On average throughout the country in 1990 there were 13 tractors for every 1,000 ha of arable
land, 8 combine harvesters for every 1,000 ha of land under cereals and 3 straw balers for
every 1,000 ha of land under straw. The shortage of spare parts and difficulties in getting
repairs done by the mechanization units meant only part of the available technology was ready

53
for use at any one time. Especially in years with good yields, there were therefore considerable
problems with the harvest and with transporting the crops harvested. In some cases, horses
and carts were used once again.

The demand for agricultural machinery has leapt with the privatization of the agricultural sector.
The prime requirement if for equipment and machinery for small farms with a utilizable area of
up to 10 ha. Being geared to the size of farms in a Socialist agriculture, the Romanian tractor
and agricultural machinery industry is unable to meet this demand at present.

7.4 AGRICULTURAL MACHINERY*)


1,000

Type of machinery 1970 1975 1980 1985 1989 1990

Tractors 107.3 119.5 146.6 184.4 151.7 127.1


Combine harvesters (self-propelled)... 1.3 17.9 35.2 49.1 44.8 41.9
Maize harvesters 3.8 14.4 17.2
Silage harvesters 7.1 9.4 16.9 20.8 11.7
Straw balers 17.5 18.4 2Z1 222.3 23.3
Tractor ploughs 97.2 96.6 103.1 120.4 83.3
Drilling machines 54.5 46.5 49.0 50.4 43.6
Spraying and dusting appliances 10.7 16.7 23.0 29.6 20.8

As at the end of the year.

Although official reports spoke of the changeover to industrial production methods in the
livestock sector as long as the end of the 1970s, the level of technology in this sector is even
more rudimentary than in the crop sector. While progress has been made in the mechanization
of milking, there is generally still a high proportion of heavy physical labour in livestock farming.
Apparently there were considerable problems in years gone by with the industrial livestock
complexes. Speeches and documents by political leaders called increasingly frequently for
ineffective and expensive technologies to be replaced by simpler and more efficient methods.

In addition to the unsatisafctory degree of mechanization, the scant use of mineral fertilizers is
one of the factors hampering the improvement of yields per hectare in Romanian agriculture.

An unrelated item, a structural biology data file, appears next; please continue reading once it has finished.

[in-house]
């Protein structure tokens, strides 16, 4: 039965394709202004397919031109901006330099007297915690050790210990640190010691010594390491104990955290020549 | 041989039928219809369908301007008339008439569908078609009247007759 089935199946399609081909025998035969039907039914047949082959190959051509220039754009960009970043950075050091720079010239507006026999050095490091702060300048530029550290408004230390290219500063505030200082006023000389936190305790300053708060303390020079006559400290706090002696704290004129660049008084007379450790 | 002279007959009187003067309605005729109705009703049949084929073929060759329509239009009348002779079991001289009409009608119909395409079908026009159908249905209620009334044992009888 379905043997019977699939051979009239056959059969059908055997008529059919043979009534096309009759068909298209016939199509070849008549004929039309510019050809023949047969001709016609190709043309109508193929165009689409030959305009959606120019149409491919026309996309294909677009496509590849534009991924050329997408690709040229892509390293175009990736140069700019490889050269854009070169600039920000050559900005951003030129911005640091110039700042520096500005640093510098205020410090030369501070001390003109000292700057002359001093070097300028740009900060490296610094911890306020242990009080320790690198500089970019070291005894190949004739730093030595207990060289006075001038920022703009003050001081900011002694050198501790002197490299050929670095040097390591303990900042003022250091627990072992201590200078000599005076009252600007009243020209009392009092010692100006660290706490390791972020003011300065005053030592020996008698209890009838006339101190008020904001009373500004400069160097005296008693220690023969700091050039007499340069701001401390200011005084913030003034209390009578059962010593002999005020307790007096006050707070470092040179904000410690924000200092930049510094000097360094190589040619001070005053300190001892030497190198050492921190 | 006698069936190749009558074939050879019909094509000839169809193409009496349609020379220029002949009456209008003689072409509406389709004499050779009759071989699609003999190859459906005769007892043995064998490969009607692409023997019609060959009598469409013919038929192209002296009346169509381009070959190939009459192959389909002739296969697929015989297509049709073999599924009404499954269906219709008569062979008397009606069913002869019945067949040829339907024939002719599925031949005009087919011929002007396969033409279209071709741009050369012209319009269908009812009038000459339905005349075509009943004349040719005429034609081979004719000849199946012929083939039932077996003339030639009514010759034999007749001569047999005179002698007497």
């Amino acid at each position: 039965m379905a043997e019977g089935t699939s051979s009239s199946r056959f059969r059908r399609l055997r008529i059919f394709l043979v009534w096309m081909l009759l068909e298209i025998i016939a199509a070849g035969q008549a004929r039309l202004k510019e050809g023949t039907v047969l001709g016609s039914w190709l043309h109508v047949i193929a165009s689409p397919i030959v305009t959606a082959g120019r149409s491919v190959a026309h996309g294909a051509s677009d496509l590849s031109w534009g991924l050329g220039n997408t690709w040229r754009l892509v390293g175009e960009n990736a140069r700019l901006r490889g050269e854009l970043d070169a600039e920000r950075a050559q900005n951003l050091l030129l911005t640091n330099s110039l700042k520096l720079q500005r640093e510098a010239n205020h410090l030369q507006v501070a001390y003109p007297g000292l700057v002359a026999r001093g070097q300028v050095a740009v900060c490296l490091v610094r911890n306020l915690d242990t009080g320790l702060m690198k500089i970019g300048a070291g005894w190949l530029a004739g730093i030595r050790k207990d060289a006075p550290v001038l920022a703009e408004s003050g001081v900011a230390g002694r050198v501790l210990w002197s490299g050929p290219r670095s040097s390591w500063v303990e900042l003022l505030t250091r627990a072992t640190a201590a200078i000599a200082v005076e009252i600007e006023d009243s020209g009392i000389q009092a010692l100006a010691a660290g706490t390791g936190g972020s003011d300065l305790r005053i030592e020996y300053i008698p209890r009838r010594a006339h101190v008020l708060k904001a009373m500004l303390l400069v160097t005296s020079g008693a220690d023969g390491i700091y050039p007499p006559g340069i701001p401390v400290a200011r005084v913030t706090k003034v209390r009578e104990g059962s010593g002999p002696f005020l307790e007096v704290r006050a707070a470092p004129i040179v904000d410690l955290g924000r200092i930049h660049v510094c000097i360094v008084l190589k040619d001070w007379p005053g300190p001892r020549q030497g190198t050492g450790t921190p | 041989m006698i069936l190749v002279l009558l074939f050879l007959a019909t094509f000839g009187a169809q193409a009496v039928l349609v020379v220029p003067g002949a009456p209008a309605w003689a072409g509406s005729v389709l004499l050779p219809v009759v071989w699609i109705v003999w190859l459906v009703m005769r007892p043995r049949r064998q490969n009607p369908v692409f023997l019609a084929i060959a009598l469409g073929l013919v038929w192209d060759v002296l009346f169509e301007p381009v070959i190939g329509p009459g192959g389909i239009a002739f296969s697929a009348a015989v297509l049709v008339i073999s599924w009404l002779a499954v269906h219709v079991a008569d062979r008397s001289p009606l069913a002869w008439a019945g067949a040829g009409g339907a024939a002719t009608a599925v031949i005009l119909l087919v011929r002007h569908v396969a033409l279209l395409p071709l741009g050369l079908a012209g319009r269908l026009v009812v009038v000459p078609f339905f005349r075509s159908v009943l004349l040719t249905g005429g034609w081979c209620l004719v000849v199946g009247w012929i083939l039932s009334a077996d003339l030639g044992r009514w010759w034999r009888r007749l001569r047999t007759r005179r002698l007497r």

Consumption of commercial fertilizers has been stagnating ever since the mid-1970s. In the
case of nitrogen fertilizers the high export quotas meant that supply could not match demand.
Only about 50% of the mineral fertilizer produced in the country was available to domestic
agriculture. In the case of potash fertilizers the policy of minimizing imports prevented higher
consumption. At the Farmers' Congress in 1986 the shortfall was made part of the programme.
Farms were urged to use mineral fertilizers only if the available organic sources were
exhausted.

In 1989, for every 100 ha of utilizable agricultural area a total of 78.5 kg of pure nutrients were
used, comprising 45.1 kg of nitrogen, 22.3 kg of phosphate and 11.1 kg of potash. In 1990, the
agriculture sector received a total of 1.2 million t of pure nutrients of chemical origin. As the
utilizable area had decreased, that worked out at an average of 81.4 kg per hectare.

54
7.5 CONSUMPTION OF COMMERCIAL FERTILIZERS
1,000 t of pure nutrient

Type of fertilizer 1970 1975 1980 1985 1989 1990

Total 594.3 928.7 1,113.5 1,199 1,159 1,200


nitrogen 366.9 571.8 646.3 675 665
phosphate. 203.2 314.4 389.4 342 329
potash 24.2 4Z5 77.8 182 164

The obvious backwardness in the level of development of Romanian agriculture and the
increasing disparities in the social tissue prompted reflection on a change of direction in
agricultural policy as long ago as the beginning of the 1980s. At the Second Agricultural
Congress in February 1981 the party and state leaders expressed their readiness to abandon
the prevailing thesis of the priority development of industry. In its place a new agricultural
revolution was to begin from that time on. The main concern was to modernize agriculture on
the basis of the latest scientific and technological achievements, to increase yields and output
and to harmonize rural working and living conditions with those in the towns.

There was a proliferation of special programmes with such aims as increasing the production of
cereals, vegetables, fruit and wine grapes, developing an adequate fodder base that met the
quality requirements, and boosting production in the individual branches of livestock farming.